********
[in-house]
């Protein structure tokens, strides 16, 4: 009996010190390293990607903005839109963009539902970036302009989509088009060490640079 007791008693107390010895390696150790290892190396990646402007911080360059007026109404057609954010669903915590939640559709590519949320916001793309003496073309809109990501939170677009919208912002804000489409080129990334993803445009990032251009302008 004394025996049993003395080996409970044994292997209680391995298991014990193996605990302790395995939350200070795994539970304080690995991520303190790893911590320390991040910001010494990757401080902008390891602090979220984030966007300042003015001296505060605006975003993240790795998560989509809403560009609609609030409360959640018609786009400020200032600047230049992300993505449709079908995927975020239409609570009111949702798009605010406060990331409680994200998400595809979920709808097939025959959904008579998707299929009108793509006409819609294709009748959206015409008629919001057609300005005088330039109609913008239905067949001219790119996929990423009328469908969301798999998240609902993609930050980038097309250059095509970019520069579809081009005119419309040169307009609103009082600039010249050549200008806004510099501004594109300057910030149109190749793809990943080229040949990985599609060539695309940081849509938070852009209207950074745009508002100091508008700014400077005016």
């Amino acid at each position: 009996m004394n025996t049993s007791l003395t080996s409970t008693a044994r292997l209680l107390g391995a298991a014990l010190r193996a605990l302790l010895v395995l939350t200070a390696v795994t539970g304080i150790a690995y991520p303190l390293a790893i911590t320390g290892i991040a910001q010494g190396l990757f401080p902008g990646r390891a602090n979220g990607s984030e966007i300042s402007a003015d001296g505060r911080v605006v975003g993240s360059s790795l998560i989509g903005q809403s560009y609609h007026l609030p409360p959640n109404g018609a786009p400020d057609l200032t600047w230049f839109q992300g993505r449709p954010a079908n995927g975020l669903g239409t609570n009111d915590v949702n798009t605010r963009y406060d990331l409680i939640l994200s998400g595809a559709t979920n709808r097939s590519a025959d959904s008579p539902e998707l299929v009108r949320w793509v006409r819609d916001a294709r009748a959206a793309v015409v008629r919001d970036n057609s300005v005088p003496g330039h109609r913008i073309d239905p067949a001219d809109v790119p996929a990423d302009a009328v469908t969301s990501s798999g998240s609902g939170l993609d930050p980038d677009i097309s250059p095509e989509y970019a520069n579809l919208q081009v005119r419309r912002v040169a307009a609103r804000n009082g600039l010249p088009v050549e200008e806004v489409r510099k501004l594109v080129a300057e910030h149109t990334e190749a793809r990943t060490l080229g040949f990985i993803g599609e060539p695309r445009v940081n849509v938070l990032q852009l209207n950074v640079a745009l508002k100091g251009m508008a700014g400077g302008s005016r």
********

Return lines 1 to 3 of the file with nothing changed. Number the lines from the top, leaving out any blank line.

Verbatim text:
[in-house]
């Protein structure tokens, strides 16, 4: 009996010190390293990607903005839109963009539902970036302009989509088009060490640079 007791008693107390010895390696150790290892190396990646402007911080360059007026109404057609954010669903915590939640559709590519949320916001793309003496073309809109990501939170677009919208912002804000489409080129990334993803445009990032251009302008 004394025996049993003395080996409970044994292997209680391995298991014990193996605990302790395995939350200070795994539970304080690995991520303190790893911590320390991040910001010494990757401080902008390891602090979220984030966007300042003015001296505060605006975003993240790795998560989509809403560009609609609030409360959640018609786009400020200032600047230049992300993505449709079908995927975020239409609570009111949702798009605010406060990331409680994200998400595809979920709808097939025959959904008579998707299929009108793509006409819609294709009748959206015409008629919001057609300005005088330039109609913008239905067949001219790119996929990423009328469908969301798999998240609902993609930050980038097309250059095509970019520069579809081009005119419309040169307009609103009082600039010249050549200008806004510099501004594109300057910030149109190749793809990943080229040949990985599609060539695309940081849509938070852009209207950074745009508002100091508008700014400077005016």
């Amino acid at each position: 009996m004394n025996t049993s007791l003395t080996s409970t008693a044994r292997l209680l107390g391995a298991a014990l010190r193996a605990l302790l010895v395995l939350t200070a390696v795994t539970g304080i150790a690995y991520p303190l390293a790893i911590t320390g290892i991040a910001q010494g190396l990757f401080p902008g990646r390891a602090n979220g990607s984030e966007i300042s402007a003015d001296g505060r911080v605006v975003g993240s360059s790795l998560i989509g903005q809403s560009y609609h007026l609030p409360p959640n109404g018609a786009p400020d057609l200032t600047w230049f839109q992300g993505r449709p954010a079908n995927g975020l669903g239409t609570n009111d915590v949702n798009t605010r963009y406060d990331l409680i939640l994200s998400g595809a559709t979920n709808r097939s590519a025959d959904s008579p539902e998707l299929v009108r949320w793509v006409r819609d916001a294709r009748a959206a793309v015409v008629r919001d970036n057609s300005v005088p003496g330039h109609r913008i073309d239905p067949a001219d809109v790119p996929a990423d302009a009328v469908t969301s990501s798999g998240s609902g939170l993609d930050p980038d677009i097309s250059p095509e989509y970019a520069n579809l919208q081009v005119r419309r912002v040169a307009a609103r804000n009082g600039l010249p088009v050549e200008e806004v489409r510099k501004l594109v080129a300057e910030h149109t990334e190749a793809r990943t060490l080229g040949f990985i993803g599609e060539p695309r445009v940081n849509v938070l990032q852009l209207n950074v640079a745009l508002k100091g251009m508008a700014g400077g302008s005016r």